William J. Hopewell Jr., a missionary statesman and seminary professor who shaped the ideas of independent Baptist missions, died on Saturday, March 6. He was 90.

Hopewell was born on Dec. 1, 1919, in Wilmington, Del. When he was eight years old, his father began a nightly ritual of praying with his son—praying that he would meet the right woman who would help in his later ministry.

A Wheaton College classmate of Billy Graham and publisher Alfred B. Smith, Hopewell graduated in 1941 and returned home to Wilmington, attending Faith Theological Seminary and beginning an early association with Fundamentalist leader Dr. Carl McEntire.

1944 was a busy year. In rapid succession, Hopewell graduated from seminary, enlisted with the U.S. Navy, and was deployed to the Pacific theater during World War II. Most importantly, many years of prayer were answered when Bill married Ruth Michener. The couple would minister together for 66 years.

While serving in the Philippines, Bill gained a love for the Filipino people and felt called to return after the war with his wife—this time as missionaries. The couple began a long affiliation with the Association of Baptists for World Evangelism in 1947, helping establish Baptist Bible Seminary and Institute in Manila and serving as its first director. After serving for four years and developing the institute into a degree-granting seminary, they transferred to Chile as part of ABWE’s first missionaries to that country.

In 1957 Hopewell returned to the U.S. to join the faculty of Baptist Bible Seminary, Johnson City, N.Y. (now Clarks Summit, Pa.). Serving as associate professor, his tenure was marked by an emphasis on missionary service that resulted in hundreds of graduates becoming missionaries. During this time he also began studying at the Winona Lake School of Theology, where he earned a ThM in 1962. He received an honorary doctorate from Cedarville University in 1968.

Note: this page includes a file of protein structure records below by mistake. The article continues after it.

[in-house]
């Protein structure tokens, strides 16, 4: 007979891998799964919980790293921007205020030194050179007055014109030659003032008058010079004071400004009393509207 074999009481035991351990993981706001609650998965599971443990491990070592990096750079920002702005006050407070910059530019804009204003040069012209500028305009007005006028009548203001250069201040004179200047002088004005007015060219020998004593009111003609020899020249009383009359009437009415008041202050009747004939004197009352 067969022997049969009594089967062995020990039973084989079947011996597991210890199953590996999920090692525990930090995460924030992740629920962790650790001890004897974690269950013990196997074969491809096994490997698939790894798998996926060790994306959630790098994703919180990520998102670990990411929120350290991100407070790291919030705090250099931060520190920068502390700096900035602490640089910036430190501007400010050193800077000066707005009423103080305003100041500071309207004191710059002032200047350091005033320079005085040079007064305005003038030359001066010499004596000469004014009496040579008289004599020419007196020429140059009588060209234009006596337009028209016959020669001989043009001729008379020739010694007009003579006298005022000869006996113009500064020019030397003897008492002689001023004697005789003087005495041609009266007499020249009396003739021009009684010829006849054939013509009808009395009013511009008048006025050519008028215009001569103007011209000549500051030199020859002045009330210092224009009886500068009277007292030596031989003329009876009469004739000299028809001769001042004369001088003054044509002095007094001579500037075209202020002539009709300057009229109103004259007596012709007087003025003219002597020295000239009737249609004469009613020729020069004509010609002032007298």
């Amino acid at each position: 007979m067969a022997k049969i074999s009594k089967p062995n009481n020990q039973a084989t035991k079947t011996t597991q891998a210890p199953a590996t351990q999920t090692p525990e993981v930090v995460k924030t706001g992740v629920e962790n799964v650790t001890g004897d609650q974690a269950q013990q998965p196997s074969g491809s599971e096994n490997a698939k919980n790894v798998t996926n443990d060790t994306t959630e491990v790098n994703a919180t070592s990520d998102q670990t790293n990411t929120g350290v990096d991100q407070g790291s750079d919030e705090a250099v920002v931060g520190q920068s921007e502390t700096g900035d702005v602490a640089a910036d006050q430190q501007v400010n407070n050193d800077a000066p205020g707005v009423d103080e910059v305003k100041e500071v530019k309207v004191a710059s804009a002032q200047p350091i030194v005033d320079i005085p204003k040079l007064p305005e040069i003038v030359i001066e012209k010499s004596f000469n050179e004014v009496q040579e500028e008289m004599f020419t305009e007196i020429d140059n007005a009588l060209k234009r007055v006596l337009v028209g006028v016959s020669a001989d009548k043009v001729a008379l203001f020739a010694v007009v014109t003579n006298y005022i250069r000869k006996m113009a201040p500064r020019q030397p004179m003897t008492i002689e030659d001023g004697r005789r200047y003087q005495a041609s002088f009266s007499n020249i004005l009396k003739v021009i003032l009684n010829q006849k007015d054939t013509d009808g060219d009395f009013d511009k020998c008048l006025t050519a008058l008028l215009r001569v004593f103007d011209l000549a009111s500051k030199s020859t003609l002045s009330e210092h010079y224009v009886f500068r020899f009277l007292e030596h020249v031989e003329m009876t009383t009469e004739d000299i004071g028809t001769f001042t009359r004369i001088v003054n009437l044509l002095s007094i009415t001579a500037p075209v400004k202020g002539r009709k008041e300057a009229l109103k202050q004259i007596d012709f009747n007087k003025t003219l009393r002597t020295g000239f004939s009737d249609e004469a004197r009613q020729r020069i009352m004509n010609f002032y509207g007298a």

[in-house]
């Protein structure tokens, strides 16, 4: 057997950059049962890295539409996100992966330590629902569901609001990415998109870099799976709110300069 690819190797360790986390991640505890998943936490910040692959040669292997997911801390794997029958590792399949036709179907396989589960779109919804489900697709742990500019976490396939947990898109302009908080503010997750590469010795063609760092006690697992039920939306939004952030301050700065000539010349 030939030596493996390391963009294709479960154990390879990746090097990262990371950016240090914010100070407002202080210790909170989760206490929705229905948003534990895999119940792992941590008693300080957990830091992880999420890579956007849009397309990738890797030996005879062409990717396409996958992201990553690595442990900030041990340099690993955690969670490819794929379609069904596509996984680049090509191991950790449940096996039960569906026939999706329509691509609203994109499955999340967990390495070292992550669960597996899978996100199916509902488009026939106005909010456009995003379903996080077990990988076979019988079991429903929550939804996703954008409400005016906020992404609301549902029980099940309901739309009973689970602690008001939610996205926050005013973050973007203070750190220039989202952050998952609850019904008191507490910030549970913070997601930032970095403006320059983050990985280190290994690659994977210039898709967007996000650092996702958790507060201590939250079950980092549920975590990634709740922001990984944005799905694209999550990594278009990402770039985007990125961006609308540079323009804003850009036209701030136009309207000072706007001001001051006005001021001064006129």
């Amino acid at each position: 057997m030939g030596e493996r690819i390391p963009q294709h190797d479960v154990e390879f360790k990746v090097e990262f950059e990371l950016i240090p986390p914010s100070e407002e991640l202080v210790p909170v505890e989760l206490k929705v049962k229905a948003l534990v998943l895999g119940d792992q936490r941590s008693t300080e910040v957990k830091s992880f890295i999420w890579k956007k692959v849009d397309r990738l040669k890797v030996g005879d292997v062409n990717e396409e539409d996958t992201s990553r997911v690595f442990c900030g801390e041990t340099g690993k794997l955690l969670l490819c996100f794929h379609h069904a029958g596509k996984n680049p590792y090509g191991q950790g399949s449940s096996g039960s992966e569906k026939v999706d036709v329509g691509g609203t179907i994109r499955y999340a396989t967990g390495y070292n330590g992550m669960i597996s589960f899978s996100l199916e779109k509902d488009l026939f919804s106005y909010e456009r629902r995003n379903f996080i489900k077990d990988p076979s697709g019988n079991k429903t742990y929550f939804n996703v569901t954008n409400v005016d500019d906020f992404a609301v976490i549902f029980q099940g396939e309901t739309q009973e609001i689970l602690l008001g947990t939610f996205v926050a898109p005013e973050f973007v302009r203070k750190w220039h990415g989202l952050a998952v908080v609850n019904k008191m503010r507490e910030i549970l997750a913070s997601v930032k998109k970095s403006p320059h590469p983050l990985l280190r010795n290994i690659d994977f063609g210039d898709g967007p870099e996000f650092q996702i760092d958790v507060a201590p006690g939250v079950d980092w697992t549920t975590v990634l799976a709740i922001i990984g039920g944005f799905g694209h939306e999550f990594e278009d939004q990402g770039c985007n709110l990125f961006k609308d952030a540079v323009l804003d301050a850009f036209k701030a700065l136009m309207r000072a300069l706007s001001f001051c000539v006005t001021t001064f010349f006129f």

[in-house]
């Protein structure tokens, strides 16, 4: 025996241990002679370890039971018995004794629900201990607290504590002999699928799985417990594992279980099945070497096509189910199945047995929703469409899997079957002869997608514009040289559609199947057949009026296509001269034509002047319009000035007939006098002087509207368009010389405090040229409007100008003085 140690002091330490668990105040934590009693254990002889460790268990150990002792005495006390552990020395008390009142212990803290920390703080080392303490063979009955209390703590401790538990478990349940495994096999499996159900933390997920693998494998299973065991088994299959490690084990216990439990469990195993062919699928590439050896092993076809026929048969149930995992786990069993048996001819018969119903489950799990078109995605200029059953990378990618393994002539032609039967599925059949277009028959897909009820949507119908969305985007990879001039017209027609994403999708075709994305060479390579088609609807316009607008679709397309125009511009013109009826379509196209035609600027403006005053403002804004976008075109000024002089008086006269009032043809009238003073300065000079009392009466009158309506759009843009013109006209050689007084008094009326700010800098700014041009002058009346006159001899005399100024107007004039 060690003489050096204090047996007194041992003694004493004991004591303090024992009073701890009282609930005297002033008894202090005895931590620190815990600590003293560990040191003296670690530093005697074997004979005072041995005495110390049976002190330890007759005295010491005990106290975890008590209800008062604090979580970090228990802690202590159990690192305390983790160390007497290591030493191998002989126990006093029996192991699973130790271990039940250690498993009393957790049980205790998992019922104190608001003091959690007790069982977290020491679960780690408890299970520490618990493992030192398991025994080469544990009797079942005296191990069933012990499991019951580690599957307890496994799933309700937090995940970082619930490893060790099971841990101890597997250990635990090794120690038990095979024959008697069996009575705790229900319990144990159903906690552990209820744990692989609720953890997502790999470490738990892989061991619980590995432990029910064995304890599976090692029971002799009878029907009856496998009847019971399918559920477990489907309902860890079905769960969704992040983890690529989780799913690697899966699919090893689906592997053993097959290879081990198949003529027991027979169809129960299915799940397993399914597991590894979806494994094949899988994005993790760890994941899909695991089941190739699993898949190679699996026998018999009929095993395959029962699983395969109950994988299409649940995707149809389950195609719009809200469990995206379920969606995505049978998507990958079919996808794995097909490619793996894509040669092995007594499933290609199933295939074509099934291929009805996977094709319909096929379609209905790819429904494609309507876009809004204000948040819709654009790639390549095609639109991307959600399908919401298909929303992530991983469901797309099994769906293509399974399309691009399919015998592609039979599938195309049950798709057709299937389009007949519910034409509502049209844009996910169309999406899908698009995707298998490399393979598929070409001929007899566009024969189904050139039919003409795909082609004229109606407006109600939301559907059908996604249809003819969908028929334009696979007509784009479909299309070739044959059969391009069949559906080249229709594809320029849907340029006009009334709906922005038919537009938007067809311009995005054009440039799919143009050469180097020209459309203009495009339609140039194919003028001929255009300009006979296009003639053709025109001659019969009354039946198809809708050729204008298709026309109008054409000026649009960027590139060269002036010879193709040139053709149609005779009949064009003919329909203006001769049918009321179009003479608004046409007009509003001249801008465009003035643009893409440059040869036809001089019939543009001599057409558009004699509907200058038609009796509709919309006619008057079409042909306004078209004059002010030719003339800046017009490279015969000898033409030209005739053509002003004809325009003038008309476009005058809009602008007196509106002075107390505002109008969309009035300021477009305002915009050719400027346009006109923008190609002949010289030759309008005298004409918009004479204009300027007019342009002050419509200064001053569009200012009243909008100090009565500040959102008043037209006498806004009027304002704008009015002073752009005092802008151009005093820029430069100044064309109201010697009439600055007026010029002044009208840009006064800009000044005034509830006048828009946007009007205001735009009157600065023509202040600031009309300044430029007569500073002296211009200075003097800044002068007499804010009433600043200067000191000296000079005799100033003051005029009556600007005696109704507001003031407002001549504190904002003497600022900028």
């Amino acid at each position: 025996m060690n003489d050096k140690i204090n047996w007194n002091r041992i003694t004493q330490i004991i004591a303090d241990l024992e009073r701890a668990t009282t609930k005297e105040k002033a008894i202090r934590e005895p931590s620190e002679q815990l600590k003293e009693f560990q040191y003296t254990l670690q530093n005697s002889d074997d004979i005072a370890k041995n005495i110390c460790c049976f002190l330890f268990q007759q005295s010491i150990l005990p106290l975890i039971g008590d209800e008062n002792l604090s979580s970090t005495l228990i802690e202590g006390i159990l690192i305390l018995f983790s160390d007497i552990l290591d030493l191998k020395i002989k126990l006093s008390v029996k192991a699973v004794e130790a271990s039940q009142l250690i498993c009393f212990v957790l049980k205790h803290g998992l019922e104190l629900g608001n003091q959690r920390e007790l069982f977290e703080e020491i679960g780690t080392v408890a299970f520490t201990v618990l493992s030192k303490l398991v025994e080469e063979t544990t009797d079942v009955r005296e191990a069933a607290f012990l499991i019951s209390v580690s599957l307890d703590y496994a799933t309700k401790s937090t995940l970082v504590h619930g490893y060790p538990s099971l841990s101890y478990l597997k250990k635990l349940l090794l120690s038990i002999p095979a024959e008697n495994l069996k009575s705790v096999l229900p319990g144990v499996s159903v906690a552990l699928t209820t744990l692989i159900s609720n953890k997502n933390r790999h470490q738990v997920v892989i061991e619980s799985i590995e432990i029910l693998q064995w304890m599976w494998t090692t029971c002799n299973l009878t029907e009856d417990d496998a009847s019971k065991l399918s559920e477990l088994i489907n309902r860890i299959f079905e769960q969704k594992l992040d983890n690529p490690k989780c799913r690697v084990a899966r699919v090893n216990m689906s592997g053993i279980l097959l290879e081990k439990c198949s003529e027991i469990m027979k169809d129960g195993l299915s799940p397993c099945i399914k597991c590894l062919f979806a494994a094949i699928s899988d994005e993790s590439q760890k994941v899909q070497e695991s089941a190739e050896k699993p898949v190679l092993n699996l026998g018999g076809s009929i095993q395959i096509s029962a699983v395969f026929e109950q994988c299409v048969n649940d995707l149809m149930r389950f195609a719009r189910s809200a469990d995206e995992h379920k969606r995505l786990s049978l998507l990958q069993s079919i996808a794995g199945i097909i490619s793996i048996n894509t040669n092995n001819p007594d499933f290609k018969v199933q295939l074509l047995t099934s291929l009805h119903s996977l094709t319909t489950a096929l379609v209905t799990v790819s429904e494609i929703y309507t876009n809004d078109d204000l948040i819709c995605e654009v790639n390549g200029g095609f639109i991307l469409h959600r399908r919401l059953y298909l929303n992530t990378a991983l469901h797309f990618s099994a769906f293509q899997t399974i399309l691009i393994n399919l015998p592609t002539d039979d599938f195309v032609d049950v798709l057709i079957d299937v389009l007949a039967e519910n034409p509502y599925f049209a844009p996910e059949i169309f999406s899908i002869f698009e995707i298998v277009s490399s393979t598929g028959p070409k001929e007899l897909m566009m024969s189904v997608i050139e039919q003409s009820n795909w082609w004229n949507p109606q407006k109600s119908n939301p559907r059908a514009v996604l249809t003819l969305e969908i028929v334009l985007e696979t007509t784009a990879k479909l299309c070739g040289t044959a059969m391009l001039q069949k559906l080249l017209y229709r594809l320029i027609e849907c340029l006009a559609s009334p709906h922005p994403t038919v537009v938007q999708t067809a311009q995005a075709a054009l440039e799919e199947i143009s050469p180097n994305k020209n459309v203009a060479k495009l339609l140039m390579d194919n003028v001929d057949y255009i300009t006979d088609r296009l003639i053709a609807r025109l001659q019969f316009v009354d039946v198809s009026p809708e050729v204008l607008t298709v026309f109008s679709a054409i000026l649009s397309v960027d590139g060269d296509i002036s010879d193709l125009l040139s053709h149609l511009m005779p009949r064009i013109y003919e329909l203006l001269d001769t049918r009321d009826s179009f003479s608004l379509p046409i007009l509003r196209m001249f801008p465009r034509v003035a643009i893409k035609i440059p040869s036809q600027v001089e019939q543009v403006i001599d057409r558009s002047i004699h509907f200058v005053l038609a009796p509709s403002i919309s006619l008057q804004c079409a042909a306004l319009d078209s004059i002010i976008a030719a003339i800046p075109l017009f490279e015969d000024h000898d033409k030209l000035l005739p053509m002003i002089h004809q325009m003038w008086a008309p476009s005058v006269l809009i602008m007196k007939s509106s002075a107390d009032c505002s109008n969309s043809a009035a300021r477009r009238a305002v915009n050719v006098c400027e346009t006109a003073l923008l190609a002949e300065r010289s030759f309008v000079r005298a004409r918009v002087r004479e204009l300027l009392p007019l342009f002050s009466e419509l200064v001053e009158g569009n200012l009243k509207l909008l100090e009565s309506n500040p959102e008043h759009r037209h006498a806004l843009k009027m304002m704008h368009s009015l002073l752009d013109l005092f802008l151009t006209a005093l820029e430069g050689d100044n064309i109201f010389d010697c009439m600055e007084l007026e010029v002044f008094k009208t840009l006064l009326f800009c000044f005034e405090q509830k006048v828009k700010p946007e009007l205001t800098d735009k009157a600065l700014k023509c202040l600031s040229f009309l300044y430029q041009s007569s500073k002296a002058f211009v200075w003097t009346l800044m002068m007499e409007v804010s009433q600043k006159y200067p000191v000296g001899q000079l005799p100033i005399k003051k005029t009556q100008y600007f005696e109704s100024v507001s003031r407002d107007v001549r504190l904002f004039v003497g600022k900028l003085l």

While at Baptist Bible Seminary, Hopewell wrote The Missionary Emphasis of the General Association of Regular Baptist Churches, published by Regular Baptist Press in 1963. He described his book as “an attempt to put under one cover the first three decades of GARBC missions, a history to be used as a text for students, pastors, and study groups.” Hopewell strongly believed that small, independent Baptist churches were ideally suited as a base for global missions—believing this to be more effective than larger programs administered by the denominational hierarchy of other Baptist groups. Using current statistics, Hopewell showed that GARBC churches were giving more money per capita to missions than both the American Baptist Convention and Southern Baptist Convention. Churches in fellowship with the GARBC were commissioning and sending more missionaries than denominations 10 times its size.

“The turn of the [twentieth] century found the American Baptists embracing liberal theology and relying on twentieth century bureaucratic principles to manage their vast missionary interests,” Hopewell wrote. “The outcome was a decline in missionary activity, rather than the anticipated increase.”

Hopewell called for a return to “the principle of the local churches’ free choice of independent Baptist missionary societies for their missionary work. . . . This prosperity will be assured by a steady emphasis upon the simple New Testament principles and the barring of bureaucracy in the home organization.” These ideas characterized Hopewell’s ministry for the rest of his life.

After 11 years of seminary teaching, Bill returned to ABWE in 1968 as deputation secretary, then was appointed executive administrator in 1977. During this time he led survey trips to open the fields of Paraguay (1974), South Africa (1980), Norway (1981), Kenya (1983), England (1984), and France (1985) for ABWE. He retired from ABWE in 1986.

He was instrumental in organizing The Associated Missions of the ICCC/ACCC (known as TAM) in 1952, a cooperative effort between missionary agencies affiliated with the International Council of Christian Churches and the American Council of Christian Churches. Hopewell later served as president of a successor group, the Fellowship of Missions (1980–1987). He remained active in the ACCC and served for many years on its executive committee.

He is survived by his wife of 66 years, Ruth; five children, William James Hopewell III (Charlotte), Carol Kilian (Roger), Sharon Santamaria (Jaime), and Thomas Hopewell (Jane); 16 grandchildren; and 12 great-grandchildren.

Dr. Ralph Colas, executive secretary of the ACCC, preached at the memorial service held on Saturday, March 13.

Baptist Bulletin articles written by Dr. William Hopewell: